Are We Afraid of Proportional Representation?

Dr. Carolyn Inch

It was about two years ago now, just in advance of the latest electoral reform referendum in British Columbia, that I had one of those rare moments of insight. I had been an advocate of proportional representation (PR) since I learned about it about 2 years before. I was puzzled by the debate surrounding such a straightforward concept – the percentage of seats a party holds in the legislative body reflects the percentage of votes that it received. Isn’t that what democracy was meant to achieve?

At first, I thought that such a great idea lacked only visibility. But when I started to write about it in local papers and raise it with colleagues and friends, I realized that it didn’t spark the same leap of faith in others that it had in me.

A common argument I heard was that it was too complicated. The outcome is clear – the will of the people is directly reflected in the elected body. How that is achieved is, like electricity, the internal combustion engine and the internet, is a little more complicated, especially when compared to our existing First Past the Post (FPTP) system. The fact that I don’t understand how they work doesn’t stop me from switching on a light, driving my car or hooking up to Netflix so I recognized it must be something else that makes people hesitate.

Among the reasons that the B.C. referendum on electoral reform did not succeed is that large corporations are not in favour of the concept. They recognize that the ease with which lobbying can be done with one or the other of the large political parties would be impaired. Their tactics were to scare the populace in advance of the referendum by highlighting that it would have a negative impact on the economy. I didn’t see that as a real threat as most Canadians can see through that kind of self-serving logic. I thought, in fact, it would be more of an incentive to support the cause.

Clarity on why Canadians are not embracing PR happened for me when I heard Helen Clark, the former Prime Minister of New Zealand, speaking at the Broadbent Institute on June 25, 2018. She was not a proponent of PR but the people of NZ had spoken and she was Prime Minister and had to make it work.

Her objections to PR were summarized in a sentence. She said she was afraid of a step into the unknown and that she didn’t know much about PR because of the heritage of our Anglo-American democracies. Most of the English-speaking world is managed by a FPTP system and all that we hear about PR is the negative impact of failing coalitions in Italy or Israel. Stable, highly successful democracies using PR such as Germany, Austria, Denmark, Norway, the Netherlands are not newsworthy in the English speaking press. Tada! Now I understand what is holding back electoral reform!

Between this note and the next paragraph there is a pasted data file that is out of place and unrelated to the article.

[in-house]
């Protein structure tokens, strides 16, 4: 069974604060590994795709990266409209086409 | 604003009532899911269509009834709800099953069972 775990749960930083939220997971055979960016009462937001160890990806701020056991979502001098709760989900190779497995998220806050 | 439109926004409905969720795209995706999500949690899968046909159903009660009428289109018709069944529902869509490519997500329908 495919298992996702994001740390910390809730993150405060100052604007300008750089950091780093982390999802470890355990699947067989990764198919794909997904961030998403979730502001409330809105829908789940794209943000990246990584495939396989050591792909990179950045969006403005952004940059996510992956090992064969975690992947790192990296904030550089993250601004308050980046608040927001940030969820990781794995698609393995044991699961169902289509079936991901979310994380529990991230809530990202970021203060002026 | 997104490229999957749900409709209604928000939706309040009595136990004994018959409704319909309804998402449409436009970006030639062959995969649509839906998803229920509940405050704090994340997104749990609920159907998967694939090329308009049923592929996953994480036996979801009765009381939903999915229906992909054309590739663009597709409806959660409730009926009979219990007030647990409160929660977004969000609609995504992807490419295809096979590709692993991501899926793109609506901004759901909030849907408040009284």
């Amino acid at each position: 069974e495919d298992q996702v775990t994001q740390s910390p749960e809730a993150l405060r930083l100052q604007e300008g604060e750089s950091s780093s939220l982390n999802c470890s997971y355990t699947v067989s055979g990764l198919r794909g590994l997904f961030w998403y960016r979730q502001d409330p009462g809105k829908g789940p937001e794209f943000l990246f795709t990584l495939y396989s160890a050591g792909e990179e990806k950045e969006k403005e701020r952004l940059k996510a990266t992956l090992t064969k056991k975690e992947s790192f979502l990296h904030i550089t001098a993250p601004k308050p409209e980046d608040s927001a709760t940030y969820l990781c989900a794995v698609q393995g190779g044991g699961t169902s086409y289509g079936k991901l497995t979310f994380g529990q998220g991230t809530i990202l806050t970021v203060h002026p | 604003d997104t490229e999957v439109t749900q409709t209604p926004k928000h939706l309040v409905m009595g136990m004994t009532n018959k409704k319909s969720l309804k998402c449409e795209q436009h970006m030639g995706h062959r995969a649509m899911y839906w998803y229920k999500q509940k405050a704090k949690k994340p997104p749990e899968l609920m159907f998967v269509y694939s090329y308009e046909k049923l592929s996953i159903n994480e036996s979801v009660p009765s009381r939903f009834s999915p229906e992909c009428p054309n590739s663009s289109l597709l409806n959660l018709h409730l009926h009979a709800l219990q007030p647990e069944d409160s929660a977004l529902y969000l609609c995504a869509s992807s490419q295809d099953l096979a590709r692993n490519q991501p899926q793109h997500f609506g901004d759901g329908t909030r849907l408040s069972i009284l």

To return to the success story that is New Zealand, for the previous 20 or so years, New Zealanders been very disatisfied with false majority leaders who, in her words, “behaved like dictators”. The road to PR was long and winding but once achieved, the country has enjoyed continuing success. Under Helen Clark’s leadership from 1999 to 2008, New Zealand achieved significant economic growth, low levels of unemployment, and high levels of investment in education and health, and in the well-being of families and older citizens. She and her government prioritized reconciliation and the settlement of historical grievances with New Zealand’s indigenous people and the development of an inclusive multicultural and multi-faith society.  She credits much of this success to the fact that every bill that was introduced was crafted by all the parties. Nothing went forward that wasn’t guaranteed to pass. She said that it was a learning curve to be so collaborative but that it’s really the only way for countries to successfully govern.

Now that I better understand what is holding us back, I invite Canadians to become more familiar with the concept and how it could work for us to heal regional divides, right long-standing wrongs with our aboriginal population and give minorities a voice.

Fair Vote Canada, an advocacy group for PR, is inviting public participation at their Annual Conference to be held on line May 29 and 30. There are a number of interesting speakers, among them a New Zealand academic who will recount how the success of New Zealand’s response to the pandemic is attributable in large measure, to their electoral system. Hope to “see” you there!

One comment

  1. Many unintended consequences of PR in a country as large and diverse as Canada. We are not NZ in so many ways. How many parties will there be in the end? The umbrella party concept will be dead. Instead we’ll have a plethora of narrow interest groups. For example, welcome to the Social Conservative Party. They got a hardline vote of 20% of the Conservative leadership vote. Add in softer supporters and expect let’s say 50-80 seats under PR. They’ll negotiate their demands more effectively while there’s a search for enough votes to form a government. How might that work out? Even the NDP will split into many pieces. A Western oil-supporting faction, a union faction, a harder line environmental group and probably more. How about regional/provincial parties similar to the BQ? And so much more. THAT’S what’s wrong with a massive step into the unknown and why the vast majority of Canadians are unwilling to be pushed into it.


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